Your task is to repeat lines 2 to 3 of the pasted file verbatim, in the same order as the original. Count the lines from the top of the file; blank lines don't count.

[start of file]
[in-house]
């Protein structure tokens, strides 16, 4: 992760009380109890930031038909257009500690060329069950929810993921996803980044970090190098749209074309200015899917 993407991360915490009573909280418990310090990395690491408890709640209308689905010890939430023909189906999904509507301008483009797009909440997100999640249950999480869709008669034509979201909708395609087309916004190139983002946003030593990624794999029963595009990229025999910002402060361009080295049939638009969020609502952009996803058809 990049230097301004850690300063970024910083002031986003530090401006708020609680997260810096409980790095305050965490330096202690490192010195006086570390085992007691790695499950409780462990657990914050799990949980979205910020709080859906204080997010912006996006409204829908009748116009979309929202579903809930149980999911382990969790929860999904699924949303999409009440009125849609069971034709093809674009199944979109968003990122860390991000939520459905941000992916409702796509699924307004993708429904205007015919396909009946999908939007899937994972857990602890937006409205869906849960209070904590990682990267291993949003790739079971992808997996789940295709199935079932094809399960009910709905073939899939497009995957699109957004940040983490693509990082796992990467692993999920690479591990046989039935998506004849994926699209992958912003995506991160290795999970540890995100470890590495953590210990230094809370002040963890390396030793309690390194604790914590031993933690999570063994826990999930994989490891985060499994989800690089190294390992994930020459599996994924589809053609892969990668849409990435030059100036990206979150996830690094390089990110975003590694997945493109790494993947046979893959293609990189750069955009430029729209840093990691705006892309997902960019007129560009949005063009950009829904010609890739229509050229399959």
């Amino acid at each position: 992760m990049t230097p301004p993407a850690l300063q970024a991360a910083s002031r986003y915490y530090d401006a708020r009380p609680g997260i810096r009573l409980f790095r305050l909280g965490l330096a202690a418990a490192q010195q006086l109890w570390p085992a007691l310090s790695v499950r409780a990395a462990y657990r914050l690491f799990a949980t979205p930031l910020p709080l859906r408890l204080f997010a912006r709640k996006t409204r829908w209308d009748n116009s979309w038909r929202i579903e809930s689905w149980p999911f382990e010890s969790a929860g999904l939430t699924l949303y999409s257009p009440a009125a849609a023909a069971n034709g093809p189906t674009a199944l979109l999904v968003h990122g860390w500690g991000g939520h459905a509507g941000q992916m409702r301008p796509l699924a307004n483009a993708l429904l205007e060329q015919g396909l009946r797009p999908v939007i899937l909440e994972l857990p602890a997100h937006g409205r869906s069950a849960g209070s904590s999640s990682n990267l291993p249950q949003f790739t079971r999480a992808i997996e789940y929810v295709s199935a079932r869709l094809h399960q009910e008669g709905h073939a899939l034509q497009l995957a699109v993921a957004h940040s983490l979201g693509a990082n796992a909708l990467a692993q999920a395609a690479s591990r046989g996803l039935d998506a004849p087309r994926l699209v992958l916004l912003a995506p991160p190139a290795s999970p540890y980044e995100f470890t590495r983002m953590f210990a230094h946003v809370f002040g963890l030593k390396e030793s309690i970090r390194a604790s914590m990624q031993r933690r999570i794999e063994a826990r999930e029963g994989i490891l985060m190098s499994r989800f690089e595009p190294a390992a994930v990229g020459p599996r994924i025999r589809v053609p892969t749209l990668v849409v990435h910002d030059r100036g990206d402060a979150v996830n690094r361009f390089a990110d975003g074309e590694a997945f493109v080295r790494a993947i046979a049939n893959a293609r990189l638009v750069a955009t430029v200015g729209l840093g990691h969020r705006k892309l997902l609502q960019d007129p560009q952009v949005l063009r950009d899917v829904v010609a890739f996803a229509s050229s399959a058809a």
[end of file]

């Protein structure tokens, strides 16, 4: 992760009380109890930031038909257009500690060329069950929810993921996803980044970090190098749209074309200015899917 993407991360915490009573909280418990310090990395690491408890709640209308689905010890939430023909189906999904509507301008483009797009909440997100999640249950999480869709008669034509979201909708395609087309916004190139983002946003030593990624794999029963595009990229025999910002402060361009080295049939638009969020609502952009996803058809 990049230097301004850690300063970024910083002031986003530090401006708020609680997260810096409980790095305050965490330096202690490192010195006086570390085992007691790695499950409780462990657990914050799990949980979205910020709080859906204080997010912006996006409204829908009748116009979309929202579903809930149980999911382990969790929860999904699924949303999409009440009125849609069971034709093809674009199944979109968003990122860390991000939520459905941000992916409702796509699924307004993708429904205007015919396909009946999908939007899937994972857990602890937006409205869906849960209070904590990682990267291993949003790739079971992808997996789940295709199935079932094809399960009910709905073939899939497009995957699109957004940040983490693509990082796992990467692993999920690479591990046989039935998506004849994926699209992958912003995506991160290795999970540890995100470890590495953590210990230094809370002040963890390396030793309690390194604790914590031993933690999570063994826990999930994989490891985060499994989800690089190294390992994930020459599996994924589809053609892969990668849409990435030059100036990206979150996830690094390089990110975003590694997945493109790494993947046979893959293609990189750069955009430029729209840093990691705006892309997902960019007129560009949005063009950009829904010609890739229509050229399959």
């Amino acid at each position: 992760m990049t230097p301004p993407a850690l300063q970024a991360a910083s002031r986003y915490y530090d401006a708020r009380p609680g997260i810096r009573l409980f790095r305050l909280g965490l330096a202690a418990a490192q010195q006086l109890w570390p085992a007691l310090s790695v499950r409780a990395a462990y657990r914050l690491f799990a949980t979205p930031l910020p709080l859906r408890l204080f997010a912006r709640k996006t409204r829908w209308d009748n116009s979309w038909r929202i579903e809930s689905w149980p999911f382990e010890s969790a929860g999904l939430t699924l949303y999409s257009p009440a009125a849609a023909a069971n034709g093809p189906t674009a199944l979109l999904v968003h990122g860390w500690g991000g939520h459905a509507g941000q992916m409702r301008p796509l699924a307004n483009a993708l429904l205007e060329q015919g396909l009946r797009p999908v939007i899937l909440e994972l857990p602890a997100h937006g409205r869906s069950a849960g209070s904590s999640s990682n990267l291993p249950q949003f790739t079971r999480a992808i997996e789940y929810v295709s199935a079932r869709l094809h399960q009910e008669g709905h073939a899939l034509q497009l995957a699109v993921a957004h940040s983490l979201g693509a990082n796992a909708l990467a692993q999920a395609a690479s591990r046989g996803l039935d998506a004849p087309r994926l699209v992958l916004l912003a995506p991160p190139a290795s999970p540890y980044e995100f470890t590495r983002m953590f210990a230094h946003v809370f002040g963890l030593k390396e030793s309690i970090r390194a604790s914590m990624q031993r933690r999570i794999e063994a826990r999930e029963g994989i490891l985060m190098s499994r989800f690089e595009p190294a390992a994930v990229g020459p599996r994924i025999r589809v053609p892969t749209l990668v849409v990435h910002d030059r100036g990206d402060a979150v996830n690094r361009f390089a990110d975003g074309e590694a997945f493109v080295r790494a993947i046979a049939n893959a293609r990189l638009v750069a955009t430029v200015g729209l840093g990691h969020r705006k892309l997902l609502q960019d007129p560009q952009v949005l063009r950009d899917v829904v010609a890739f996803a229509s050229s399959a058809a």